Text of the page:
GGST/Anji Mito/Strategy

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General Strategies

Anji is a character who gets lots of mileage out of being able to call out the opponent, generally starting out by playing mostly reactively, then taking more initiative once the Anji player has a better idea of the opponent's habits in neutral and on defense.

Once you have developed an understanding of your opponent's habits, you can begin to take initiative and start taking risks to call the opponent out on their habits. Start using things like your autoguard specials to try punishing the opponent's poke attempts or to gain ground, or make use of your long airdash to take the opponent off guard when approaching.

Neutral

At closer ranges, 5K, 2D, and f.S are major players for Anji. 5K is a low risk, low reward poke that is effective at stopping reckless grounded approaches, with 2D and 6H gatlings that provide opportunities for Anji to begin pressuring the opponent. Anji will generally want to position himself just outside of the range of this move, giving himself time to react to and stuff a sudden approach, while still being able to fish for counterhits and whiff punish with 2D and f.S, the latter of which always combos into Fuujin on grounded counterhit.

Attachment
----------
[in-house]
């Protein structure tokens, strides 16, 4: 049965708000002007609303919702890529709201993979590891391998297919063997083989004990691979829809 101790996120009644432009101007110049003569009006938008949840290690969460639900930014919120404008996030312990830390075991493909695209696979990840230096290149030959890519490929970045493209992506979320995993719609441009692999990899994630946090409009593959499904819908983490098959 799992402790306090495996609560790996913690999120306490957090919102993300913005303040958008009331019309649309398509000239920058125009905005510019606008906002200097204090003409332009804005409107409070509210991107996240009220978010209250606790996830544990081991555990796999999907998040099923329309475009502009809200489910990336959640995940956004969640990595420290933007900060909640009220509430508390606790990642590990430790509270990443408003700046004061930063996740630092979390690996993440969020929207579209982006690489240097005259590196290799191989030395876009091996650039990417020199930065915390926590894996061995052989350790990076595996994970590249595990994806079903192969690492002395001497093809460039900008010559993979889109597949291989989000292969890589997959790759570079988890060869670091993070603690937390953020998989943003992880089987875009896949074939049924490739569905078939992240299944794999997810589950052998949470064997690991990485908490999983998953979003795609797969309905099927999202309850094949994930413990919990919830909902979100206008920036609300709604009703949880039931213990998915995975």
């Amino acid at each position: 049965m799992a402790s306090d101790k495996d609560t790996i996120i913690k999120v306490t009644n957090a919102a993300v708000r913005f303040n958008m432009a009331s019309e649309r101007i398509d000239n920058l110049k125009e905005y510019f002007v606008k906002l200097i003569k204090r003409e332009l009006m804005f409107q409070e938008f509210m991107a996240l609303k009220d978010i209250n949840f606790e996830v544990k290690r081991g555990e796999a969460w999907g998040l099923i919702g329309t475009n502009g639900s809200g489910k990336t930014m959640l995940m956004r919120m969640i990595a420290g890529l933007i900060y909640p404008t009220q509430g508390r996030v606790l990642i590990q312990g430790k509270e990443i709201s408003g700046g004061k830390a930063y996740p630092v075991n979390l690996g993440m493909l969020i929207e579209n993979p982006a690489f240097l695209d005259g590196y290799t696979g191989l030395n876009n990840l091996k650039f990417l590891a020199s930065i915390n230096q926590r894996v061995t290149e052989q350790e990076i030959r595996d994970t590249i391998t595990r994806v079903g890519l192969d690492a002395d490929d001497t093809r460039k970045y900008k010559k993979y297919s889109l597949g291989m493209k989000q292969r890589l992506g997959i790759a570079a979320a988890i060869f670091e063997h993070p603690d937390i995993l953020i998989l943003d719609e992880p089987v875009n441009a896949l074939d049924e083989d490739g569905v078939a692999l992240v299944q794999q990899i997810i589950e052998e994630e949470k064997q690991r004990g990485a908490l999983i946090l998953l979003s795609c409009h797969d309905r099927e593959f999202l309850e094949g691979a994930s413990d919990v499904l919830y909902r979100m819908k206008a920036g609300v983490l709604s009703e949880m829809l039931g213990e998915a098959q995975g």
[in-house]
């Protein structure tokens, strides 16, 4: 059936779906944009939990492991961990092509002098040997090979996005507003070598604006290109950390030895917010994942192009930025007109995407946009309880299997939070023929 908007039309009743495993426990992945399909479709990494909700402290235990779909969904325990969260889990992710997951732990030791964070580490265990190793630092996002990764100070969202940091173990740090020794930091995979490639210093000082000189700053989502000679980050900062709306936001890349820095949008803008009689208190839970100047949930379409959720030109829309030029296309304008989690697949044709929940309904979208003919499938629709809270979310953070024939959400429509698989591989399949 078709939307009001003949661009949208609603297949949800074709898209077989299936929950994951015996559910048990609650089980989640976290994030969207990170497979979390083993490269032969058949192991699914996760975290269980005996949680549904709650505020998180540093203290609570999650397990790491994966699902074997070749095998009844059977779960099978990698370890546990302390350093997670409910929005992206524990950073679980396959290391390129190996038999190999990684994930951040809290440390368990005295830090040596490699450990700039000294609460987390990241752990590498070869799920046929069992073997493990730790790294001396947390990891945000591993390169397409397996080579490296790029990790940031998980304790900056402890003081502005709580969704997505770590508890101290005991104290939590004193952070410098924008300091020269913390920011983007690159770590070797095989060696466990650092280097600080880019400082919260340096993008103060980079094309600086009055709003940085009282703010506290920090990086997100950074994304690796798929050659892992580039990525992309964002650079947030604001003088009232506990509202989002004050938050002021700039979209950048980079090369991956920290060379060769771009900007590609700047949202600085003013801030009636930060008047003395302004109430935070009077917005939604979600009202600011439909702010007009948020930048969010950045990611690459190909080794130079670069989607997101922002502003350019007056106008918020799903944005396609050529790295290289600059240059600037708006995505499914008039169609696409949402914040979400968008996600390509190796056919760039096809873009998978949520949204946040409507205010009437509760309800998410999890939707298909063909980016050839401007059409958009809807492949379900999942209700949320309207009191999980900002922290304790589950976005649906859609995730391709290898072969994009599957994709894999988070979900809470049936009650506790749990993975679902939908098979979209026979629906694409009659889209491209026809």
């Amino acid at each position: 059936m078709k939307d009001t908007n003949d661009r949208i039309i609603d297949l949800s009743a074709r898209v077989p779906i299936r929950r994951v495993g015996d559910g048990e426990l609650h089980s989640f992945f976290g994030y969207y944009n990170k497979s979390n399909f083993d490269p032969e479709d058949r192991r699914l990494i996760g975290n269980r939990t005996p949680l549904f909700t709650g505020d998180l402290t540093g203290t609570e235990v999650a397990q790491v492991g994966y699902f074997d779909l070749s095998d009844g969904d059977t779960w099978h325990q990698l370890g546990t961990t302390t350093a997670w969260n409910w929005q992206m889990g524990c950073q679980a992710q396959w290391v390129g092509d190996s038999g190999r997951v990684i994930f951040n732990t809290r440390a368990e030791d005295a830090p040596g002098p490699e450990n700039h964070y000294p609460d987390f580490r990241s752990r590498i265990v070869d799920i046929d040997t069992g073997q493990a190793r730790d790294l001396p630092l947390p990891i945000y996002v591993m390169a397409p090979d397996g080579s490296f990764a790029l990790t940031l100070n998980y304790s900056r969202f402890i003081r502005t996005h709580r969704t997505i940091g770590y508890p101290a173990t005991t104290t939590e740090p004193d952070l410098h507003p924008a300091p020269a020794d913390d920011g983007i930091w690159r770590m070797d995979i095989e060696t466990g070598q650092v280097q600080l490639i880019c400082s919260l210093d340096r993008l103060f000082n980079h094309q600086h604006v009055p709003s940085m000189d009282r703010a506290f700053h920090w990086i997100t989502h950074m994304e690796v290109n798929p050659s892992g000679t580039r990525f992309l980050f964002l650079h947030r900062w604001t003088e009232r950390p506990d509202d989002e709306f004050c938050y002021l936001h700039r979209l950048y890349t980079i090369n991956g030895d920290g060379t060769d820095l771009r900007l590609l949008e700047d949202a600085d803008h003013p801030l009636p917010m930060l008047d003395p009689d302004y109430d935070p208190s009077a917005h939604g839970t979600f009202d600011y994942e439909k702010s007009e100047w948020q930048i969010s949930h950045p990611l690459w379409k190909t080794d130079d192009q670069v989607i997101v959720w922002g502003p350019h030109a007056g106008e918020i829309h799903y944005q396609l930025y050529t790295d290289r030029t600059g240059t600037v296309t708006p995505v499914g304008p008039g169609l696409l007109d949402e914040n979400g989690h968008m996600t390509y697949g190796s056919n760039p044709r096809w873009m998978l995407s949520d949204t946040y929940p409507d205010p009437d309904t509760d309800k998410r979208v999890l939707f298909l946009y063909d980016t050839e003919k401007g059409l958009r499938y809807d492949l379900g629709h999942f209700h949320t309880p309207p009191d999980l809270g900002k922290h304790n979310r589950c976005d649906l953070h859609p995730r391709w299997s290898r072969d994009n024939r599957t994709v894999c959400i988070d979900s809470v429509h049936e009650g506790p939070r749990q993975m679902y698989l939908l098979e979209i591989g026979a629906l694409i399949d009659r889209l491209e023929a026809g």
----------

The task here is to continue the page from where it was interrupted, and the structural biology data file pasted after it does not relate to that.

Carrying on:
Should Anji wish to take initiative against a passive opponent at this range, he can use 6H as a relatively safe gap closer to start pressure, or kara Issokutobi (236H~K) into throw or 2K > 2D for a riskier but more rewarding callout.

At further ranges, Anji can make use of his autoguard spins to help him get in by threatening a variety of options that are difficult to respect all at once. His ideal positioning in these situations is around maximum held Fuujin (236[H]) range, from which he can do short, empty 236Ks to establish presence outside the opponent's threat range. By gradually introducing longer spins and pre-emptive cover options like held kara Shin: Ichishiki (236[H]~P), Anji can take note of how the opponent reacts and gauge opportunity for subsequent approaches: